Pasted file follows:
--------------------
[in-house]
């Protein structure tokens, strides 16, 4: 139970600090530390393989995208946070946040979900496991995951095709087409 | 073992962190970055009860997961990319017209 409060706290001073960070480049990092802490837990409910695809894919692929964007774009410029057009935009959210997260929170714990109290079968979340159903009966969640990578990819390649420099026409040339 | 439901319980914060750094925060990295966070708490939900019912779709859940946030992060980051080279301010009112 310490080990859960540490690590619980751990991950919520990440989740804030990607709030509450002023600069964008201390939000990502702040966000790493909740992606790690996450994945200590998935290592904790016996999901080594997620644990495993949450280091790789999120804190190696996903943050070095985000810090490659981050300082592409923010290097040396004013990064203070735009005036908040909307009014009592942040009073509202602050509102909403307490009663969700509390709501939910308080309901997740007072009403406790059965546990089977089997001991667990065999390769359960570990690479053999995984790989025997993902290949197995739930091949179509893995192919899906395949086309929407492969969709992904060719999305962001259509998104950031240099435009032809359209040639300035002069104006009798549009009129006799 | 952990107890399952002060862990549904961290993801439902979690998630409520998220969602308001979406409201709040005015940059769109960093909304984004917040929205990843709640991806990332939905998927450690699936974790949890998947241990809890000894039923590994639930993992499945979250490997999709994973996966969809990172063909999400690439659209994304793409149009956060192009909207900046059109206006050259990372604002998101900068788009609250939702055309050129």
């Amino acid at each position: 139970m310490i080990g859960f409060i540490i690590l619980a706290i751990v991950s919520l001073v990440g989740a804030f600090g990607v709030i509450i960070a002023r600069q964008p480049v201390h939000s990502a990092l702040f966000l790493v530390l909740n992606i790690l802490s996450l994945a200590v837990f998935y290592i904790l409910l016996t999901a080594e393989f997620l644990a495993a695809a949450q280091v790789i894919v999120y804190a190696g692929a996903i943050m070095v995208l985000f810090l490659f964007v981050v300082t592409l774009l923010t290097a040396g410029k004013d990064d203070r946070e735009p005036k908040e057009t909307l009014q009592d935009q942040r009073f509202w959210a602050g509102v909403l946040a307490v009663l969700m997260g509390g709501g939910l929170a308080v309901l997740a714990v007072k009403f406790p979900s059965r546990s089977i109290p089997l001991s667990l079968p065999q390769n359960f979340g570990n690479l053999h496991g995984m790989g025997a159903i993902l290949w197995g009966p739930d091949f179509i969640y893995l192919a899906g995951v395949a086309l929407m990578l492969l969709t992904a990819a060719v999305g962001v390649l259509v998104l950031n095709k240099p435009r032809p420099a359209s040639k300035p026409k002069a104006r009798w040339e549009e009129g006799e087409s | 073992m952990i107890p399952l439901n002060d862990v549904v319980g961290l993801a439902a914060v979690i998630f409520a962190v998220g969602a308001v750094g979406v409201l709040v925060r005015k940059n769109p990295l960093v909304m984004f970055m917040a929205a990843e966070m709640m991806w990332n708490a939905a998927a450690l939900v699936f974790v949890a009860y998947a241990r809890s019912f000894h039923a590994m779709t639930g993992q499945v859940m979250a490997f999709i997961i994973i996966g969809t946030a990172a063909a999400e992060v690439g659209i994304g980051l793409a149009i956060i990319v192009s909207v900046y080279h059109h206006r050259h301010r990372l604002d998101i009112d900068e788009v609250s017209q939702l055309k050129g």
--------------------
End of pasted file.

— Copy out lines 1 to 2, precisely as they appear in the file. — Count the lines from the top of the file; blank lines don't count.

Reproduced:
[in-house]
């Protein structure tokens, strides 16, 4: 139970600090530390393989995208946070946040979900496991995951095709087409 | 073992962190970055009860997961990319017209 409060706290001073960070480049990092802490837990409910695809894919692929964007774009410029057009935009959210997260929170714990109290079968979340159903009966969640990578990819390649420099026409040339 | 439901319980914060750094925060990295966070708490939900019912779709859940946030992060980051080279301010009112 310490080990859960540490690590619980751990991950919520990440989740804030990607709030509450002023600069964008201390939000990502702040966000790493909740992606790690996450994945200590998935290592904790016996999901080594997620644990495993949450280091790789999120804190190696996903943050070095985000810090490659981050300082592409923010290097040396004013990064203070735009005036908040909307009014009592942040009073509202602050509102909403307490009663969700509390709501939910308080309901997740007072009403406790059965546990089977089997001991667990065999390769359960570990690479053999995984790989025997993902290949197995739930091949179509893995192919899906395949086309929407492969969709992904060719999305962001259509998104950031240099435009032809359209040639300035002069104006009798549009009129006799 | 952990107890399952002060862990549904961290993801439902979690998630409520998220969602308001979406409201709040005015940059769109960093909304984004917040929205990843709640991806990332939905998927450690699936974790949890998947241990809890000894039923590994639930993992499945979250490997999709994973996966969809990172063909999400690439659209994304793409149009956060192009909207900046059109206006050259990372604002998101900068788009609250939702055309050129």